Binding oneself to the man who is "decisively moving away" is a trembling, fearful, and sorrowful act. However, the decisive and fateful moment is also a moment of true encounter. The teacup starts to tremble, and as it trembles, the woman's hand begins to shake. As the woman's hand trembles, everything focuses on the left channel, and the screen of the left channel begins to tremble white. It is a moment when discomfort is resolved, and everything condenses, being drawn into the trembling within oneself. There is a strange resonance. As the entire screen starts to tremble, a fatal sadness overwhelms. The white light that was in the background now appears in the foreground. A flash. With the eruption of the outcry, the trembling face of the woman, which is the trembling itself, abruptly moves away in a close-up. It collapses. The solemn and low-toned tragic music is absent, and only sounds like rain accompany mourning. Hasty harmony, a cruel restraint regarding beautiful illusions. However, monads coexist and resonate.
The Red Thing
What is that vivid and chillingly red thing? What is a door that does not open? Is it the never-arriving 'sublime,' or does it symbolize the disconnection of the modern world? If so, it would be too cliché. The door that does not open undoubtedly represents disconnection and alienation, but it is also a certain redness. Video colorism firmly bestows the presence of color itself upon us, approaching us with a sense of sacredness. Therefore, we should follow the emotions conveyed by color and coloring, rather than reading symbols. A certain redness. It is a door that seduces us with the most powerful light and color. There is something that might be called desire. It is as if without it, all life would sink into the abyss of dim fate.
The red thing stands on its own. It is as if it calls out the name of the one who is dying, while watching over everything. However, it remains silent. It is not merely a simple play of meanings. It is not a form of communication aimed at conveying a message. Instead, it emphatically declares, "I am silent." If that is silence, has silence ever been endowed with such a strong sensation?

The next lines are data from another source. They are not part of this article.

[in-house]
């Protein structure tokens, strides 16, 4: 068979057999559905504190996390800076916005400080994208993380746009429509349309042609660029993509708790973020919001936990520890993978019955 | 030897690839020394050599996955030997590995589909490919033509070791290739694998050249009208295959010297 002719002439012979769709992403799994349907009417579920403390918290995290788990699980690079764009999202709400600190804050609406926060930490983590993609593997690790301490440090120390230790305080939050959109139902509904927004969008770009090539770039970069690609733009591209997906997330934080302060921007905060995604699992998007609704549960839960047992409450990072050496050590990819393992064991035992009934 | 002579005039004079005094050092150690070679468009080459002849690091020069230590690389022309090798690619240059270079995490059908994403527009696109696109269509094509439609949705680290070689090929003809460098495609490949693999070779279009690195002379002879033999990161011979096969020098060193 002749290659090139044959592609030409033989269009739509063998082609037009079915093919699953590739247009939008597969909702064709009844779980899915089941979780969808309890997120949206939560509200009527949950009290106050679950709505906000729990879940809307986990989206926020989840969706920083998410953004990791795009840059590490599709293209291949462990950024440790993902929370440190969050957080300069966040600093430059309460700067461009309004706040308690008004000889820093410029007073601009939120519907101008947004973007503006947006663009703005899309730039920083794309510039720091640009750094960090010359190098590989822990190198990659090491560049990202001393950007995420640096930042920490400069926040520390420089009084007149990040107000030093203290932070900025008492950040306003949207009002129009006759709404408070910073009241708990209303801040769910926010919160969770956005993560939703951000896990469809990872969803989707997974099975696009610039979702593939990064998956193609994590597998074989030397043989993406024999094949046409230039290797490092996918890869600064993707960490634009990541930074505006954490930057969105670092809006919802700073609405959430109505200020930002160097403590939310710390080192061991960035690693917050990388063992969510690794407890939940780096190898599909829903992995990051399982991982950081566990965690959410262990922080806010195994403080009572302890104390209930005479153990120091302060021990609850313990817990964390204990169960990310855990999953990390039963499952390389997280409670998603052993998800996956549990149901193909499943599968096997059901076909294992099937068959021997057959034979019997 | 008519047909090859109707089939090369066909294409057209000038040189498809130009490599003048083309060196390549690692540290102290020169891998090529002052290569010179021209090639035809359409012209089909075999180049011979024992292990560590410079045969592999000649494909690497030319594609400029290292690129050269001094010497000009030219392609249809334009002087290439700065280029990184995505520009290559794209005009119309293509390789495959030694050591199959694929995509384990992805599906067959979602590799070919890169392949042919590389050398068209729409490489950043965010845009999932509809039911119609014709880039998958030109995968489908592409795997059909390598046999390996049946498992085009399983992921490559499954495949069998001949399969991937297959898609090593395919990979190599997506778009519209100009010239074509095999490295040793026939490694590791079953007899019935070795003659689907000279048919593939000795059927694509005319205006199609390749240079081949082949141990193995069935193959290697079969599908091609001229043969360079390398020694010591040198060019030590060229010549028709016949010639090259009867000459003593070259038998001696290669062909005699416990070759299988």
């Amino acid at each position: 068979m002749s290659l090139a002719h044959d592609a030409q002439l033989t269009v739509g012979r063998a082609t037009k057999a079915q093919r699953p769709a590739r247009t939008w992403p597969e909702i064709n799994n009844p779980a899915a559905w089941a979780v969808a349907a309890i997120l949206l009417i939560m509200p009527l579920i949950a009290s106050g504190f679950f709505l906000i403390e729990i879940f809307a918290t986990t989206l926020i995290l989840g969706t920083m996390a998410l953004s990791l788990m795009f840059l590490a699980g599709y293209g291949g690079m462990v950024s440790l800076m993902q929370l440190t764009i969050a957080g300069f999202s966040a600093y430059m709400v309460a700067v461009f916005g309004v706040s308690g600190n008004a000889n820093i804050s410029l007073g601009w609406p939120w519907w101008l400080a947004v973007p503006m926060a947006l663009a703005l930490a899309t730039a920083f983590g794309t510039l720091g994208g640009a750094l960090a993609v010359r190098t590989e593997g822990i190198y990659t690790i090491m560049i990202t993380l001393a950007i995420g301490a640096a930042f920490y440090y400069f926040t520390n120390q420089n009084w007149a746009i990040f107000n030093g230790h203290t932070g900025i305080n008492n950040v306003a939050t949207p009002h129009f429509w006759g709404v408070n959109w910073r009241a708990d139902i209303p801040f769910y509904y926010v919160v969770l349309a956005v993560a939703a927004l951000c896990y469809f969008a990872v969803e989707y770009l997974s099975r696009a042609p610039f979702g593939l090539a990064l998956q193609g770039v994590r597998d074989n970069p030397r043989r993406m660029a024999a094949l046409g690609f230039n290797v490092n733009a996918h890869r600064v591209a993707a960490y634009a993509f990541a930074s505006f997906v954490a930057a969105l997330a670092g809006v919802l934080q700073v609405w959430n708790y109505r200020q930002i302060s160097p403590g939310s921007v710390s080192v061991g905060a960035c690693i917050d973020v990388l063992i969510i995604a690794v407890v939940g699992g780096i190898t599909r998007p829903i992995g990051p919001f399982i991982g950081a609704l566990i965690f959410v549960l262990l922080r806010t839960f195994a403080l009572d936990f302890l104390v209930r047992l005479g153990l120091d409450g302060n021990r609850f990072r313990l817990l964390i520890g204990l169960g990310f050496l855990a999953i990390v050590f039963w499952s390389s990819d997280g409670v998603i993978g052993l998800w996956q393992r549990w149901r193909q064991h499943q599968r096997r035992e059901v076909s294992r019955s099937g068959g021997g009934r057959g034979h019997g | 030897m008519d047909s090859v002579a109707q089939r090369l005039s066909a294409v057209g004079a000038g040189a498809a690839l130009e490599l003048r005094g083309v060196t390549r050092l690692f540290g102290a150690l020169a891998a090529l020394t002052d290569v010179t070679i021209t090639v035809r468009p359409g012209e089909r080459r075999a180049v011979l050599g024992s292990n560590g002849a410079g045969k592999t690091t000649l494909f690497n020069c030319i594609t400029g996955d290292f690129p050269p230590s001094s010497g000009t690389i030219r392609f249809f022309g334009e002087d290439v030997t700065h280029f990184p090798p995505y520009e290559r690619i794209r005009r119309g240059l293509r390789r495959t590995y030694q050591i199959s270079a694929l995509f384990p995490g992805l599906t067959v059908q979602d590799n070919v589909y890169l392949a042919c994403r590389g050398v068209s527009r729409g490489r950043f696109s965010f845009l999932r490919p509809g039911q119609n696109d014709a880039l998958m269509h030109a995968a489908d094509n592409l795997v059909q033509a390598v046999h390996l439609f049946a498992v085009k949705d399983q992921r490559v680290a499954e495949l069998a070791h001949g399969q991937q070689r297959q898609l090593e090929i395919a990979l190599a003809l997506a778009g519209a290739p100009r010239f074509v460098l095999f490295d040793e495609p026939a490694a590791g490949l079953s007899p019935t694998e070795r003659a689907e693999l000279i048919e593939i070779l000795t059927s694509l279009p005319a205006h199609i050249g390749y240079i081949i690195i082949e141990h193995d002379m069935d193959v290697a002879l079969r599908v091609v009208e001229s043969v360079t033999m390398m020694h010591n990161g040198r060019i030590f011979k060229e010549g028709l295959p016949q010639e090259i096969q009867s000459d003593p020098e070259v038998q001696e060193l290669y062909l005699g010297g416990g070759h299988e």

Therefore, the red light contrasts with white words. The contrast with the phrase "I thought there was plenty of time." Words speak, while light remains silent. But what is spoken—the world of white light—is also surrounded by absence. It is the realization that there is a lack despite thinking there was plenty of time. What is that lack, that absence, a time for? It is not the life that has passed. It is something yet to be achieved. It is the something that life has been silent about but must rise. It is the powerful presence of time that strongly persists within the feeling of having lost it, yet not yet recovered it. Therefore, there is a resonance between a certain kind of words and the redness. The redness, as a red something, gazes upon the pains of existence that are white or dim lights and embraces "fates" while sealing all lost time and all time to be recovered within itself, while displaying red silence outwardly. If seeing means reading, then we must treat this redness as a hieroglyph, as one symbol that we must decipher.
The last two parallel fluorescent lights may also be echoing this, perhaps paradoxically questioning the nobility of life. Faint possibilities of facing each other and resonating within an irreconcilable parallel. It could be the faintness of dawn. In that case, we may be able to express it as a mourning statement like the following:
"Not death nor life, but a faint glimmer of meaning, white light." (From a eulogy for Nancy's Blanchot)